The BMW 801 was a powerful German air-cooled radial aero engine, found in a number of German military aircraft of World War II.

The engine cylinders were in two rows of seven cylinders each, the bore and stroke were both 156 mm and a capacity of 41.8 litres. The engine generated between 1,600 and 2,000 h.p. The unit (including mounts) weighed around 1,250 kg and was about 1.27 m across, depending on model.

The engine was developed from experience gained when BMW had been manufacturing similar Pratt and Whitney engines under license in the 1930s. An early attempt to make a larger version of these engines resulted in the 1,400hp BMW 139, but the cooling proved problematic and it was decided to start over. The 801 was slightly larger and heavier than the 139, but proved to be much more reliable.

Early versions used a single-stage supercharger with limited capabilities, leading to less than stellar high-altitude performance. A number of solutions were attempted but few saw service. Later models of the basic engine included a system for injecting a water-methanol mixture into the supercharger output to cool the charge and thereby reduce backpressure. Known as MW50 (as in 50-50 methanol-water) the system was fitted to the majority of engines, but the injection systems themselves were rare until the end of the war. Other solutions included powerful turbocharger systems that were too expensive for general use, and a new two-stage supercharger that boosted the later model's emergency power settings to 2,100hp.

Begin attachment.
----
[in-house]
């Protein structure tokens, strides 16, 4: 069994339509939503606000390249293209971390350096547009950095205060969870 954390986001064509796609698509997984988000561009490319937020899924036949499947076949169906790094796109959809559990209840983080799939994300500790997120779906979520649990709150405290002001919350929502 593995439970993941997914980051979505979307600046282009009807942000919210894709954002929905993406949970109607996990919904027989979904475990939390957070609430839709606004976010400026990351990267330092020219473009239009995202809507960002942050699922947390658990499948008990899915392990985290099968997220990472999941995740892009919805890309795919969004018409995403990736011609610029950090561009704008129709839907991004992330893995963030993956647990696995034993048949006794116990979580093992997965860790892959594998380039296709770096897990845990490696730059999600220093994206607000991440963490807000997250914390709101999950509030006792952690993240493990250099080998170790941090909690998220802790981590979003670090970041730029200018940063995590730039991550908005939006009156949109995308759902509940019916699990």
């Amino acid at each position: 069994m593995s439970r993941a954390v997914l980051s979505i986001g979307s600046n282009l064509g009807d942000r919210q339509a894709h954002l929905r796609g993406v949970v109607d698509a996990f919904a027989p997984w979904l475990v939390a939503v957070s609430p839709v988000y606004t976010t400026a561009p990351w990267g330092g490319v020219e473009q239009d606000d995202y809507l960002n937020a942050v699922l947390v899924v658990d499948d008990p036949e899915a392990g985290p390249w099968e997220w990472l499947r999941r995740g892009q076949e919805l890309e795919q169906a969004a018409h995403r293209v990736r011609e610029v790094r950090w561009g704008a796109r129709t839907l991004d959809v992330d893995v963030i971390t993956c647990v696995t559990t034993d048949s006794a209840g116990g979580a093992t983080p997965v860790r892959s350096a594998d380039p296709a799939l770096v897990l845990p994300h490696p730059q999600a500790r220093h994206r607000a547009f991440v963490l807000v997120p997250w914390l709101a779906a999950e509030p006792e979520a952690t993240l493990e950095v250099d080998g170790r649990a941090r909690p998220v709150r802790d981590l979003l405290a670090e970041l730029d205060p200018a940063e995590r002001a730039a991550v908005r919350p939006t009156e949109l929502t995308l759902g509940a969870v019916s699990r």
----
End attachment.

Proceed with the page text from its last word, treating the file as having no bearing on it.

Radial engines were uncommon in successful European fighter aircraft until the BMW 801 was used in the Focke-Wulf Fw 190. Originally the 190 mounted the engine behind a completely enclosed engine area, with a fan blowing air into the housing to provide cooling. This proved not to work well and later models left some of the nose area open behind a more traditional looking cowling. In fact this cowling was also fairly complex, included an armoured oil tank and radiator, as well as ducting to move cooling air from the center of the nose to the cylinder heads. Initially the engines had a tendency to overheat and also produced unpleasantly high temperatures in the cockpit, but this was solved via the addition of cooling vents that opened near the rear of the engine cowling. Later Fw 190s, the 'D' model from 1943 and later , tended to use the Junkers Jumo 213 inline, or in the 'Ta' designs of Kurt Tank liquid-cooled Daimler-Benz DB 603 variants.

An additional feature on the BMW engine in the Fw 190 was the Kommandogeraet, a hydraulic-electric unit that automatically adjusted engine fuel flow, mixture and timing with propellor pitch in response to throttle demand and also engaged the supercharger.

  • 801A 1,600 h.p.
  • 801D 1,730 h.p.
  • 801S or TS 2,000 h.p.
  • 801F 2,400 h.p., development halted by the end of the war